- Steven Seagal
- Critically acclaimed
- Hilarious consequences
- Action packed
- Lord of the bl**dy Rings
- And, probably worst of the lot, “Caper”
You may feel this doesn’t leave us with many, and you may be right. Mrs Blog wants me to add Jennifer Anniston and Cameron Diaz but this is my list. So, no. Let’s switch over and watch Doc Martin, some dark Scandinavian murdering or Michael Portillo seeking to reinvent himself as a decent human being by travelling first class on posh trains and trying his hand at making pasta. It’ll take more than that, Michael – some of us have long memories.
The “Portillo moment” — a happy memory from May 1997…
In terms of film terminology, I understand that “snuff” has generally negative connotations. But I say this: it all depends on who’s appearing in it. Does Jeremy Clarkson make movies? Does Jose Mourinho?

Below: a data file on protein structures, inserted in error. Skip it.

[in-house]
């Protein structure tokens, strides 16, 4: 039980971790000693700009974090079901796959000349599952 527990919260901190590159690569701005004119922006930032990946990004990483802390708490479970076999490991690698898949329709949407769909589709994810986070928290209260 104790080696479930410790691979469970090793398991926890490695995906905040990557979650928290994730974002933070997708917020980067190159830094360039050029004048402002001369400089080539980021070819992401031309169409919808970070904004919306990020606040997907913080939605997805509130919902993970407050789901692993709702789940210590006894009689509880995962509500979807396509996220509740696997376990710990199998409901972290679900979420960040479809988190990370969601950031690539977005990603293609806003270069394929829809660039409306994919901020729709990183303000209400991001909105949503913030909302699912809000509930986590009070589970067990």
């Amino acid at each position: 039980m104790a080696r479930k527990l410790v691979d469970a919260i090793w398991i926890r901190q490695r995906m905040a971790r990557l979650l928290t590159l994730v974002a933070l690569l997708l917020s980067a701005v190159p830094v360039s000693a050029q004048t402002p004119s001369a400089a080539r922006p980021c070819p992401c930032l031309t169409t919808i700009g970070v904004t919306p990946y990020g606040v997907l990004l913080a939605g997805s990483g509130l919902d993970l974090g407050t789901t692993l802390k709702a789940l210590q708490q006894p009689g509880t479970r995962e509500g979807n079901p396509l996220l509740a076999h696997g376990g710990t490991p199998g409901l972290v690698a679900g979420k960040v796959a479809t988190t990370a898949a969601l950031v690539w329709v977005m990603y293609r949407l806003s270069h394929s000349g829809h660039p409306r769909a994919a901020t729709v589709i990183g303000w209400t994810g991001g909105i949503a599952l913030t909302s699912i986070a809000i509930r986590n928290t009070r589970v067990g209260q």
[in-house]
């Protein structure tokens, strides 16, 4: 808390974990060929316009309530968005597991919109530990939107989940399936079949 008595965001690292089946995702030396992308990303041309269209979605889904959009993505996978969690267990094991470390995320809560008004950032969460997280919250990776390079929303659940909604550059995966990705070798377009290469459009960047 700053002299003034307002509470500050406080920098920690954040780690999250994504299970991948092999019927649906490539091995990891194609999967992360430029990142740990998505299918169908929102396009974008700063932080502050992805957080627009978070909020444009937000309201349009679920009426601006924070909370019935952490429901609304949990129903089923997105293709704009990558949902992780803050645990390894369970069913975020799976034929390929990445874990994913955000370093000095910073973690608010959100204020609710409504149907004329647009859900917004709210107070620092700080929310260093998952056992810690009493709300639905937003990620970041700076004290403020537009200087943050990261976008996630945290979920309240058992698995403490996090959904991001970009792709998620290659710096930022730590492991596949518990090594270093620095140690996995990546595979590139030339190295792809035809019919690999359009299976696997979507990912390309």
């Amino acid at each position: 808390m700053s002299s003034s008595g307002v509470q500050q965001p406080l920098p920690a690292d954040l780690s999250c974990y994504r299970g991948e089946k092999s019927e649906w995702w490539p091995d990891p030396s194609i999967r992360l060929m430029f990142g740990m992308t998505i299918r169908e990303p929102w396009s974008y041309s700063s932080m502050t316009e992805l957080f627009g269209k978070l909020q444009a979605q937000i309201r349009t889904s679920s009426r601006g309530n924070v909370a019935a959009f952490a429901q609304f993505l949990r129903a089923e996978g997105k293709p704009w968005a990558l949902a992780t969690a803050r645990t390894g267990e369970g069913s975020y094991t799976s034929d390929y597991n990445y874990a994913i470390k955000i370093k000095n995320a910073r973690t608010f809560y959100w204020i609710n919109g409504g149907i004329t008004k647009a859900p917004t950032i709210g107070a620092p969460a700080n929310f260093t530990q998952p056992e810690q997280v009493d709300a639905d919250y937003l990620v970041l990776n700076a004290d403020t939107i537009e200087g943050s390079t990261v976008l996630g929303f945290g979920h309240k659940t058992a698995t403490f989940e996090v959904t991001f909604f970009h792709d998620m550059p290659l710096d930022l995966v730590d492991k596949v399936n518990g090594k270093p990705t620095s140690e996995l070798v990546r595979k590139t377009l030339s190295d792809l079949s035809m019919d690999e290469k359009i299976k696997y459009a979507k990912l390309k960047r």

What else do I have to report?
Well, Lewes will go all weird and fiery again on 5th November for our annual bonfire celebrations and Blogfamily will be marching as ever with our chums and neighbours in Commercial Square Bonfire Society. Don’t be put off by what you read: it’s ages, really, since we stopped throwing Catholics on the fire. Something to do with health and safety, I believe, or equalities. We’re allowed to burn effigies of the famous – my money’s on Baron Lloyd-Webber this year.
The spirit of Arthur Brown is alive and well at Lewes bonfire
On the following day Mrs Blog and I will be entertained to tea in the House of Lords (she still harbours an ambition to be ennobled for her services to retail). We will no doubt still be reeking of gunpowder and cordite from the previous evening. Wonder who we might take with us if someone were to light a match…